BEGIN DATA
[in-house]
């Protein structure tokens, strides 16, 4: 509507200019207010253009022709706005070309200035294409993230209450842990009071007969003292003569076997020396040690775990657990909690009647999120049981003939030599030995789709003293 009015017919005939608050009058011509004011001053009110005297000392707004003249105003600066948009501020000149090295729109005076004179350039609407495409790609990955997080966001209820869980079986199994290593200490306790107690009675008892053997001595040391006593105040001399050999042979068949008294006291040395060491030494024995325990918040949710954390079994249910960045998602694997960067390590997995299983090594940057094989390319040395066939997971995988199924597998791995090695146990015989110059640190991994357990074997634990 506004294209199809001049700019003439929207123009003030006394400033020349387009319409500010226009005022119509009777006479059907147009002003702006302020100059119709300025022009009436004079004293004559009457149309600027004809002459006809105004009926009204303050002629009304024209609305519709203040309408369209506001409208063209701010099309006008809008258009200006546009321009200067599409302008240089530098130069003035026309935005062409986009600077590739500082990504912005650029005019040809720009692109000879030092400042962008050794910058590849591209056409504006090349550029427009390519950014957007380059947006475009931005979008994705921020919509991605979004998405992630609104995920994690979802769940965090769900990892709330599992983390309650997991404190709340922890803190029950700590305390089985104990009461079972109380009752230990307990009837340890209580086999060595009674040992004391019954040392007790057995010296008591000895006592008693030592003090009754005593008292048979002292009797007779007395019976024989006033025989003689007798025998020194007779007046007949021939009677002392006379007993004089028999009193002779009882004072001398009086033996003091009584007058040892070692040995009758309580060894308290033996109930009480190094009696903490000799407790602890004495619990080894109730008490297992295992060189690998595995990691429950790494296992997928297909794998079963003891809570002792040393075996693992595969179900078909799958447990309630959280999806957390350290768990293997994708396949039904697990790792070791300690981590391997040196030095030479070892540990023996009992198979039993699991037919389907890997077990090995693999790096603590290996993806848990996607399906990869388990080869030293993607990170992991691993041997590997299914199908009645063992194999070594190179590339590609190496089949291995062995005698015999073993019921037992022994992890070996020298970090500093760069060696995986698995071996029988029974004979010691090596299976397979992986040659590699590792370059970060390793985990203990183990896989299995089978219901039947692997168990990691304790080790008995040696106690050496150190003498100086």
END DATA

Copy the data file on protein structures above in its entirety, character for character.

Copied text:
[in-house]
């Protein structure tokens, strides 16, 4: 509507200019207010253009022709706005070309200035294409993230209450842990009071007969003292003569076997020396040690775990657990909690009647999120049981003939030599030995789709003293 009015017919005939608050009058011509004011001053009110005297000392707004003249105003600066948009501020000149090295729109005076004179350039609407495409790609990955997080966001209820869980079986199994290593200490306790107690009675008892053997001595040391006593105040001399050999042979068949008294006291040395060491030494024995325990918040949710954390079994249910960045998602694997960067390590997995299983090594940057094989390319040395066939997971995988199924597998791995090695146990015989110059640190991994357990074997634990 506004294209199809001049700019003439929207123009003030006394400033020349387009319409500010226009005022119509009777006479059907147009002003702006302020100059119709300025022009009436004079004293004559009457149309600027004809002459006809105004009926009204303050002629009304024209609305519709203040309408369209506001409208063209701010099309006008809008258009200006546009321009200067599409302008240089530098130069003035026309935005062409986009600077590739500082990504912005650029005019040809720009692109000879030092400042962008050794910058590849591209056409504006090349550029427009390519950014957007380059947006475009931005979008994705921020919509991605979004998405992630609104995920994690979802769940965090769900990892709330599992983390309650997991404190709340922890803190029950700590305390089985104990009461079972109380009752230990307990009837340890209580086999060595009674040992004391019954040392007790057995010296008591000895006592008693030592003090009754005593008292048979002292009797007779007395019976024989006033025989003689007798025998020194007779007046007949021939009677002392006379007993004089028999009193002779009882004072001398009086033996003091009584007058040892070692040995009758309580060894308290033996109930009480190094009696903490000799407790602890004495619990080894109730008490297992295992060189690998595995990691429950790494296992997928297909794998079963003891809570002792040393075996693992595969179900078909799958447990309630959280999806957390350290768990293997994708396949039904697990790792070791300690981590391997040196030095030479070892540990023996009992198979039993699991037919389907890997077990090995693999790096603590290996993806848990996607399906990869388990080869030293993607990170992991691993041997590997299914199908009645063992194999070594190179590339590609190496089949291995062995005698015999073993019921037992022994992890070996020298970090500093760069060696995986698995071996029988029974004979010691090596299976397979992986040659590699590792370059970060390793985990203990183990896989299995089978219901039947692997168990990691304790080790008995040696106690050496150190003498100086």